Monday, February 15, 2016

Greeting One Another


Last week, the parent of a two-year-old asked me, "When do they start playing together?"


As we looked around the outdoor space, there were couple dozen toddlers more or less toddling about on their own, engaged, active, interested, but largely operating as the independent "suns" (as parent educator Kate Kincaid used to call them) around which the rest of the universe revolves. This isn't necessarily the way two-year-olds play in a multi-age environment like we have in our summer program when we have 2-7 year-olds all together. Of course, in the summer they still tend to follow their own trajectory, but the sound and fury of older children often inspires them into experiments with cooperative play at a younger age than happens in a classroom of similarly aged children. Still, this period of what used to be called "parallel play" is a well-established phenomenon.



I hemmed and hawed a bit before answering, finally deciding to not get into the weeds about different kids having different temperaments, or the impact of having older siblings at home, or the aforementioned multi-age phenomenon, and instead gave her the simple answer for which she was looking: "It's starting to happen now for some of them, but for most, the strong urge to really play with the other kids will start kicking in around the middle of next year. By the time most kids are four or five, playing with friends will be the reason they come to school."


Indeed, this is why our 4-5's and kindergarten classes always start their days outdoors for at least a half hour, but usually longer. I think of it as "convening time." I used to plan a few activities, but found they were just distractions from the real curriculum of the first part of our day: greeting one another. If you don't give them this time, they'll invariably take it anyway, and usually in ways that seem disruptive and destructive. Much better is to acknowledge that this is a vital part of what they are here to do and give them the time and space in which to do it. There is no way I would ever try to proceed with anything involving 4-6 year olds without first giving them this opportunity.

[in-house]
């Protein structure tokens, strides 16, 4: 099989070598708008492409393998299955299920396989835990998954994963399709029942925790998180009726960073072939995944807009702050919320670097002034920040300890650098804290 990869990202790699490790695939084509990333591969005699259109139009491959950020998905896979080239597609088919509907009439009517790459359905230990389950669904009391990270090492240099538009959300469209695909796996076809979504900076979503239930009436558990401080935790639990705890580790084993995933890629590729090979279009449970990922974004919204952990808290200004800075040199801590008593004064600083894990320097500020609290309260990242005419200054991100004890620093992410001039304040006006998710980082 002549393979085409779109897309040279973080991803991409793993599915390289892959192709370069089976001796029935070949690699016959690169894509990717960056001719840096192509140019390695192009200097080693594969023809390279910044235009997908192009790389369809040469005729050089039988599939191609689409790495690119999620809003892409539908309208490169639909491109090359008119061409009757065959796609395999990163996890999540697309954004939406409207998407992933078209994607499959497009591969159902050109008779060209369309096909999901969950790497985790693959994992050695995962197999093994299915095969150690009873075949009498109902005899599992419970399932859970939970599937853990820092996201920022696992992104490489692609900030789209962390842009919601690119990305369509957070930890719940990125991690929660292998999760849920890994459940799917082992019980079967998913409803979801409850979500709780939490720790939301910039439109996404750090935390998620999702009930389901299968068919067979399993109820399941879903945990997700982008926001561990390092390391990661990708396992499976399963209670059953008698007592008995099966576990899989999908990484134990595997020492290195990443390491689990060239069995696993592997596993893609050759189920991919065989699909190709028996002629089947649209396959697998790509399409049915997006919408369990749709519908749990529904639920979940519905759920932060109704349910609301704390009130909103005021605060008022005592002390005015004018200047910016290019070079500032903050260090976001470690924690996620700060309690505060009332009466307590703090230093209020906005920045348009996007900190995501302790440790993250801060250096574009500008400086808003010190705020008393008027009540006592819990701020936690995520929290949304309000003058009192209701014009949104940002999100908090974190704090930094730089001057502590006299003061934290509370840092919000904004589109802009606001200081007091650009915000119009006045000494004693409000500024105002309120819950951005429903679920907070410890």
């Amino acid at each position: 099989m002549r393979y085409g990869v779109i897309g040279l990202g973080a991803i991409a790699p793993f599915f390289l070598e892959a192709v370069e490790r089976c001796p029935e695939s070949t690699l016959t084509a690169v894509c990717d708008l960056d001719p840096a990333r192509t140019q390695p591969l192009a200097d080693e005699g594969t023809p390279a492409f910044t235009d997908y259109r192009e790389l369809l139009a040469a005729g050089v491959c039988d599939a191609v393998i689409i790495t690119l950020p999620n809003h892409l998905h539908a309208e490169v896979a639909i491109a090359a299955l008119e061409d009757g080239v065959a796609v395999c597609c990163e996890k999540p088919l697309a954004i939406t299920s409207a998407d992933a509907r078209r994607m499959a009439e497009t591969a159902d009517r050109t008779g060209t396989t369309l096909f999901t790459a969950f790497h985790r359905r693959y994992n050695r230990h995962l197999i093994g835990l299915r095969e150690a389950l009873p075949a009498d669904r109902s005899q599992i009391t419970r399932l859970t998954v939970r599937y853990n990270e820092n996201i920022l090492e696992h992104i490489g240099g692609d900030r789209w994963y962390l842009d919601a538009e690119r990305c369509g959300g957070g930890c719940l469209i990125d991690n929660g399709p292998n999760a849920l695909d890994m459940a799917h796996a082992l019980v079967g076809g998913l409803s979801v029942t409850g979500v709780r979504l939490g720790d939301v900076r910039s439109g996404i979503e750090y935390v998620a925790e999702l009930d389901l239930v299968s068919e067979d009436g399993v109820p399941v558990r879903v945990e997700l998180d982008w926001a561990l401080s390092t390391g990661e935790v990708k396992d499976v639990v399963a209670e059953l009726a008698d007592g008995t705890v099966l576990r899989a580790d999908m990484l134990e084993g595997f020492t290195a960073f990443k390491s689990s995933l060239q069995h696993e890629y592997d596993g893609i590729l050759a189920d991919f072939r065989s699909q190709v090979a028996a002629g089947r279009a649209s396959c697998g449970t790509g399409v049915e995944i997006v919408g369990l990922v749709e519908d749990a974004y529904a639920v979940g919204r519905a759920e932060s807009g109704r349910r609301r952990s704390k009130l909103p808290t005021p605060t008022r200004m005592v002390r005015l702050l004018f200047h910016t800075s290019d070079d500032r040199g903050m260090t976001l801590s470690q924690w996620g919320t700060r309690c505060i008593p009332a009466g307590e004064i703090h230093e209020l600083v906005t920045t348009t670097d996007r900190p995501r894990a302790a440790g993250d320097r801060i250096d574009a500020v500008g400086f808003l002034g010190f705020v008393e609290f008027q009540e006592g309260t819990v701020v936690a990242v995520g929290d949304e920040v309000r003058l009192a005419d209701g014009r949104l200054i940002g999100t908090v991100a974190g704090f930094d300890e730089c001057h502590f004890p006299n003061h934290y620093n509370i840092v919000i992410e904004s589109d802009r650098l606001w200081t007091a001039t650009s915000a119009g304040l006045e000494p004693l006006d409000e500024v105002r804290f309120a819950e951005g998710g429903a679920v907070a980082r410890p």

Some days, a child will be late to school because of a doctor's appointment or something, and arrives once we've already come indoors. Invariably, that child suffers the rest of the day. It's touching actually, to watch her go about the classroom greeting classmates, saying "hi," wanting the impromptu, unstoppable even, physical contact that almost always comes with a proper hello, only to find that everyone else has already moved on. They're not rude, but rather just not as excited as they are when they first arrive. The child who arrives late quite often never fully connects with her classmates that day and therefore doesn't fully achieve the desirable state of being "herself with others."


I wonder where that feeling goes as we get older. Do we unlearn it or subvert it or is it just something that naturally ebbs out of us as we age? Sure, I sometimes get excited to see people, but nothing like the way the kids do, and more often than not the excitement just isn't there. I'm inspired by how these children come together, it being enough that they've come together. Maybe it's our adult sense of shame or embarrassment or propriety that stops us, I don't know, but this puppy dog pile up of love seems to be primarily the domain of 4-6 year olds and I'm just happy I get to stand in the middle of it as they convene.


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3 comments:

Natasha Batsford said...

We have this at work; every morning we spend some time catching up with each others lives and connecting.

As you say, it helps us be ourselves, with others.

Hina Khan said...

The child who arrives late quite often never fully connects with her classmates that day and therefore doesn't fully achieve the desirable state of being "herself with others."

5th Class Result 2016

Anonymous said...

I'm so grateful that you haven't lost your ability to wonder. I just love the things you notice in your students. So glad you talk about them here.

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